In a surprise result Tuesday, Italian Prime Minister Silvio Berlusconi's conservatives triumphed over Sardinia's centre-left governor and Tiscali internet company-founder, Renato Soru, in the island's regional elections, dpa reported.
With most of the ballots counted, Soru garnered 43 per cent compared to the centre-right candidate Ugo Cappellacci's 52 per cent.
In the weeks ahead of Sunday and Monday's voting, Berlusconi frequently appeared at rallies across Sardinia in a show of solidarity with the relatively unknown Cappellacci.
Pre-election surveys had predicted a much closer outcome, with most giving a slight advantage to Soru who has governed the island since 2004 and was backed by Italy's largest opposition Democratic Party.
On Tuesday Soru accepted defeat, but suggested that his campaign was damaged by negative publicity from Berlusconi's media empire which includes Italy's three largest private television channels.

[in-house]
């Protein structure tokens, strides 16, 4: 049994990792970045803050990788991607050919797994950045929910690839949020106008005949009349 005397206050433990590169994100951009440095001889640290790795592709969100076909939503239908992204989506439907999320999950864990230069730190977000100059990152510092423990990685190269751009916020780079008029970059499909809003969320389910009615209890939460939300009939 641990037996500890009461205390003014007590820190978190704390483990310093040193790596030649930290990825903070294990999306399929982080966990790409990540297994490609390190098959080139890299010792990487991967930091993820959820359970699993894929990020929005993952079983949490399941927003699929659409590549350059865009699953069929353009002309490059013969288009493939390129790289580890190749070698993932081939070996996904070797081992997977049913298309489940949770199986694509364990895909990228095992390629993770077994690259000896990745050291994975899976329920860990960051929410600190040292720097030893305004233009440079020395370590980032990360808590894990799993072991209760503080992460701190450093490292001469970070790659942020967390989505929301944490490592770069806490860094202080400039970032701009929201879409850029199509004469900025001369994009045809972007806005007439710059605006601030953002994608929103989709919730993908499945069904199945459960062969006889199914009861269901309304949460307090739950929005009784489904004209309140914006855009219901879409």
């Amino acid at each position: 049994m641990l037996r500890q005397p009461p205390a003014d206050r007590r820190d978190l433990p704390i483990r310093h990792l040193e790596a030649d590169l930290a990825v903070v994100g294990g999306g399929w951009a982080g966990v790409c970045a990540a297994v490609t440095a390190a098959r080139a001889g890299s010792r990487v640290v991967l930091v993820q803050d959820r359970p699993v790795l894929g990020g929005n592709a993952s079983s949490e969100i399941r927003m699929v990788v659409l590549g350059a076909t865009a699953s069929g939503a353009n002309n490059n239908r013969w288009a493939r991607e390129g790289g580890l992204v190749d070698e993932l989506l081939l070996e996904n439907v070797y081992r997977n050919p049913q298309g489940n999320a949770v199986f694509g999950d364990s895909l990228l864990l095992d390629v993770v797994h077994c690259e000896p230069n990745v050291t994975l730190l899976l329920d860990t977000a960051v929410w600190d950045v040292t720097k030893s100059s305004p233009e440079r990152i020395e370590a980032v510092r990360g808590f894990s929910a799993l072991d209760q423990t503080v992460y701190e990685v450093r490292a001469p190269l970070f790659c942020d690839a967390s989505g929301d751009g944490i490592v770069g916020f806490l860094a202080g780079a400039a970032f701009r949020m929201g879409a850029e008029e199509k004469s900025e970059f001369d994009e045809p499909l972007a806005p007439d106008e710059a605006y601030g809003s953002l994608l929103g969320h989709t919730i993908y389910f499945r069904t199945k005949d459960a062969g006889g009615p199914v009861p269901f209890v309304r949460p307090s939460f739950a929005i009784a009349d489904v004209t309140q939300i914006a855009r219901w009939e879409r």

"It's obvious that the difference in access to the means of communications, may have influenced the result," Soru was quoted as saying by the ANSA news agency.
Sardinia becomes the second region Berlusconi's conservative have captured from the centre-left since their victory in April 2008's national elections. In December they won in the central Abruzzo region.
But the poll in Sardinia where Berlusconi owns a holiday villa - in which he has hosted Russian Prime Minister Vladimir Putin and former British counterpart Tony Blair - was seen as more of a personal battle.
Sardinian-born Soru, rated in 2001 Forbes magazine as one of the world's richest men, is regarded by some as the centre-left's answer to Berlusconi, Italy's most famous billionaire-turned-politician.
Soru made environmental issues, including safeguarding Sardinia's ruggedly beautiful coastline, the central theme of his term in office and pushed for the closure of a US military base on the islet of La Maddalena.
But critics scorned as populist some of his initiatives including "luxury taxes" on non-residents owning second-homes on the island and on those whose yachts were longer than 14 metres.
His plan to prohibit any construction within 300 metres from the sea, drew criticism from many in his own coalition, who said it risked hampering the island's heavily tourism-dependent economy.